Corals are living beings, invertebrate animals that belong to the same family as jellyfish and sea anemones. At least a quarter of all marine sea creatures rely on corals for food and shelter. Coral reefs are found mostly along coastlines of warm oceans in the tropics. The most prominent coral reefs in India are in the Gulf of Mannar, the Andaman and Nicobar Islands, Lakshadweep, and the Gulf of Kutch.

Coral reefs are magical wonderlands of colours and shapes. The fish they host are equally vibrant and dramatic. Coral is made up of thousands of tiny pin-head sized polyps, which is what these red-tailed butterfly fish feed on.

Almost all corals, like this table coral, are found fairly close to the surface. Corals contain algae that live symbiotically with them; algae need sunlight for photosynthesis, and in turn feed the coral.

Almost all corals, like this table coral, are found fairly close to the surface. Corals contain algae that live symbiotically with them; algae need sunlight for photosynthesis, and in turn feed the coral.

Corals need hard natural surfaces like rocks and shells to grow on, and they flourish in clear salty water with lots of sunlight. Pollution suffocates and kills them.

A range of different coral, like this green sea-fan coral and orange barrel sponge, live side by side on a reef. Barrel sponges, which come in a range of colours, tend to live for thousands of years. They are the reef’s primary recycling units and are also responsible for providing nutrition to many of the organisms that live there.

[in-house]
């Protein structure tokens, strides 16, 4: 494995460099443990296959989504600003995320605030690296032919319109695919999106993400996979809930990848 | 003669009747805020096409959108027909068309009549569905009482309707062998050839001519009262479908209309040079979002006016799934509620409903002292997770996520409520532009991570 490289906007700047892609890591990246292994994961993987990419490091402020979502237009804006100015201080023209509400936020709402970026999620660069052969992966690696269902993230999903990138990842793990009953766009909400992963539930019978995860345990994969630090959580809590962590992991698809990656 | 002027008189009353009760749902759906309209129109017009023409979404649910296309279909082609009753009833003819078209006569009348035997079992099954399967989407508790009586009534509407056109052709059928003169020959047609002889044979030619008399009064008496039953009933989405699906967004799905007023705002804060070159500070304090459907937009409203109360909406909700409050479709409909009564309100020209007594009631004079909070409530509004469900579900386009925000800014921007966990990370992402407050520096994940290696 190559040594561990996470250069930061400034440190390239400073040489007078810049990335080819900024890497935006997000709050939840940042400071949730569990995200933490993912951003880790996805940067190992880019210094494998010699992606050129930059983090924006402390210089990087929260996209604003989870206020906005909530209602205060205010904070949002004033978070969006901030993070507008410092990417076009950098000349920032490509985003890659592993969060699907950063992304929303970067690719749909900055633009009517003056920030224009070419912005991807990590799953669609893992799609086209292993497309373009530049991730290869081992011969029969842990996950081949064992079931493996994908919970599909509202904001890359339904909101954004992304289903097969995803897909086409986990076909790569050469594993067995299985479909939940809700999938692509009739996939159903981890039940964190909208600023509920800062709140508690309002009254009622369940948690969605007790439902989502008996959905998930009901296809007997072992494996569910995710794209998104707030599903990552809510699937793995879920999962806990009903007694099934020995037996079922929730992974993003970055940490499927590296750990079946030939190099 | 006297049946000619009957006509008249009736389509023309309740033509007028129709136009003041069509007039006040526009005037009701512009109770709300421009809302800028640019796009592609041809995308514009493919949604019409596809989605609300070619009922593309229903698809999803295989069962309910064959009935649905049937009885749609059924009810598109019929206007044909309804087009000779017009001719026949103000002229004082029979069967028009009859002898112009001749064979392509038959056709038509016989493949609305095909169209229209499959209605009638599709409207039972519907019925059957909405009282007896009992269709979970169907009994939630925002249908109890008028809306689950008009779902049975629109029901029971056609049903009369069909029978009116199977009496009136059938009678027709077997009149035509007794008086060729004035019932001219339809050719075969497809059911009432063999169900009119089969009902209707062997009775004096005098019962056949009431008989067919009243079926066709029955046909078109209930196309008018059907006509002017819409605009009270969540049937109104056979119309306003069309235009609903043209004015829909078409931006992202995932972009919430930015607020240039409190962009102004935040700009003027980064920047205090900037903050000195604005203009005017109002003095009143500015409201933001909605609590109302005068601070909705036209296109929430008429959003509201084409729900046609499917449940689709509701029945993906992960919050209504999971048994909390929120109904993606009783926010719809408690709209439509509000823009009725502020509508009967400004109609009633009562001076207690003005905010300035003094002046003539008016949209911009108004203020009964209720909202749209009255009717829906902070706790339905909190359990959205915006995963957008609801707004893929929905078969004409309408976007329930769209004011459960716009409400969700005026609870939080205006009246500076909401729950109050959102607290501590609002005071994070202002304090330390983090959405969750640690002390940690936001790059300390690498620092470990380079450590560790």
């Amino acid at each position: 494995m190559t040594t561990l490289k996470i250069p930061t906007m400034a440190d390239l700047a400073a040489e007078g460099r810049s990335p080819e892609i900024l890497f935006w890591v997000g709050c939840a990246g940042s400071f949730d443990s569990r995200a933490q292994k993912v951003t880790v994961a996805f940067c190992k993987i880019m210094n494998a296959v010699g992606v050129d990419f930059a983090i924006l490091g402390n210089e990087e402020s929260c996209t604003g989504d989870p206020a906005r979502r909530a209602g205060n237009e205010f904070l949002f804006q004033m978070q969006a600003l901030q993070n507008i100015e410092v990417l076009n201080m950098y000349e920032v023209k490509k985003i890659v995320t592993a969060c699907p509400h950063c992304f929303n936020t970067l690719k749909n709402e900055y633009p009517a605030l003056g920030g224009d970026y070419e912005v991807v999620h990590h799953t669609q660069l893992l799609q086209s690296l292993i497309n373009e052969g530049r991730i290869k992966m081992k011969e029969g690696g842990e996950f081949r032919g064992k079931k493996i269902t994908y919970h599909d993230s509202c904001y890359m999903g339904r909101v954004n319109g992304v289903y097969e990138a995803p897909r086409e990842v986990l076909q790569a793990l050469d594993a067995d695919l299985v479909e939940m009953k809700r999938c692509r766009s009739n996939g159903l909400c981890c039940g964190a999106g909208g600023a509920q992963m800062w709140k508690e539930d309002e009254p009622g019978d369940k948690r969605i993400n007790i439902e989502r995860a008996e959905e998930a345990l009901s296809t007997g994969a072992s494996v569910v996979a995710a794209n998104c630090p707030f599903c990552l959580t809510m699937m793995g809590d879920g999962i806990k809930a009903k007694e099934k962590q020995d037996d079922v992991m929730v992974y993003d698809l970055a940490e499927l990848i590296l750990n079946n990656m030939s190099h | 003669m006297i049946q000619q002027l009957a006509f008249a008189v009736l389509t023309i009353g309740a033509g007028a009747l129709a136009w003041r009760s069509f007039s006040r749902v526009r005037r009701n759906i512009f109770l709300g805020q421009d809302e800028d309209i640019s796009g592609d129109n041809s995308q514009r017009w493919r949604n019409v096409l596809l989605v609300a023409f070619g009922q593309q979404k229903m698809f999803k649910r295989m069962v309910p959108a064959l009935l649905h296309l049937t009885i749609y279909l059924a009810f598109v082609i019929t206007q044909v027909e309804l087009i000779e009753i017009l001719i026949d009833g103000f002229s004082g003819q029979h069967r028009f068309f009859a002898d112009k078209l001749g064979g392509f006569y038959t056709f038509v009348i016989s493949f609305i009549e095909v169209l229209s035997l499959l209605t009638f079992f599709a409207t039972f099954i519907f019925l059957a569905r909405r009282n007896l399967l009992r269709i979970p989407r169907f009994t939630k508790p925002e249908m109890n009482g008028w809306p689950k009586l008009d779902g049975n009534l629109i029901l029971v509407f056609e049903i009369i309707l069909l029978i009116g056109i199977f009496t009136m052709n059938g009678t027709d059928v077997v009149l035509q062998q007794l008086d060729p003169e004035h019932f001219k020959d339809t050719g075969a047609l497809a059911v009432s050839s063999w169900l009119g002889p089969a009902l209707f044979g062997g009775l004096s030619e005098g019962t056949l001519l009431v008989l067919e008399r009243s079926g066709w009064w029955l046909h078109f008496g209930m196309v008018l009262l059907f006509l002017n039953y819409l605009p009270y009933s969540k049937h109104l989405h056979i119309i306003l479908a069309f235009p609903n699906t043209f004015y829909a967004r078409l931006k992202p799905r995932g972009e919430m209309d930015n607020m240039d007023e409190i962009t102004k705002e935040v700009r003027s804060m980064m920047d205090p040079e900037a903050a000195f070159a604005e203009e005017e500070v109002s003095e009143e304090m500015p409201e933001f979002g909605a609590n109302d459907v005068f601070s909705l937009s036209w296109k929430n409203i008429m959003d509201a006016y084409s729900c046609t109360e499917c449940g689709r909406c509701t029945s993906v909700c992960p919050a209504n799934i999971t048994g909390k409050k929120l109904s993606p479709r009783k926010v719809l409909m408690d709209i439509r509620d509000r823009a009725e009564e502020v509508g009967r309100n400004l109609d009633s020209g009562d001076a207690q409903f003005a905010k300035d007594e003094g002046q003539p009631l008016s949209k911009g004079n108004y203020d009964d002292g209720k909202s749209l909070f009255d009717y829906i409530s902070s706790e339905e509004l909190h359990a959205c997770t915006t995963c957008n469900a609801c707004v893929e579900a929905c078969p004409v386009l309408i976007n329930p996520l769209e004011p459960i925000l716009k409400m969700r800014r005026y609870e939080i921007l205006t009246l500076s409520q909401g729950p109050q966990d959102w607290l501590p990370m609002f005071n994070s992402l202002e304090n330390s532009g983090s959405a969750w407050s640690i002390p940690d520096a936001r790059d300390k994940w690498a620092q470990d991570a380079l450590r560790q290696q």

There are around 800 species of hard coral. When you see coral like the montipora, which itself has 85 different species, it’s hard to remember that corals are not plants. They often look like shrubs, bushes, or trees.

Coral reefs support enormous biodiversity. It is estimated that close to 4,000 different species can live together on a single reef, which represents a hundred times the diversity found in the open ocean.

The hawksbill sea turtle has a gorgeous colourful and patterned shell, and unique narrow pointed beak. It mainly eats sponges, but will also consume sea anemones and jellyfish to support its 40-70 kilo body weight. Hawksbill sea turtles are critically endangered for a variety of reasons, from loss of nesting and feeding habitats, to accidental capture and wildlife trade.

The hawksbill sea turtle has a gorgeous colourful and patterned shell, and unique narrow pointed beak. It mainly eats sponges, but will also consume sea anemones and jellyfish to support its 40-70 kilo body weight. Hawksbill sea turtles are critically endangered for a variety of reasons, from loss of nesting and feeding habitats, to accidental capture and wildlife trade.

Vibrant and attractive, crown-of-thorn starfish balance and control the coral ecosystem when they exist in single digit numbers. When they multiply in a sudden bloom, these venomous predators are capable of decimating an entire reef in a short time.

Numerous factors are threatening coral reefs around the world, from over-collection of sand and overfishing, to pollution and the exploitation of coral for wildlife trade. However, it is the effect of warming sea temperatures as a result of climate change that most threatens coral survival.

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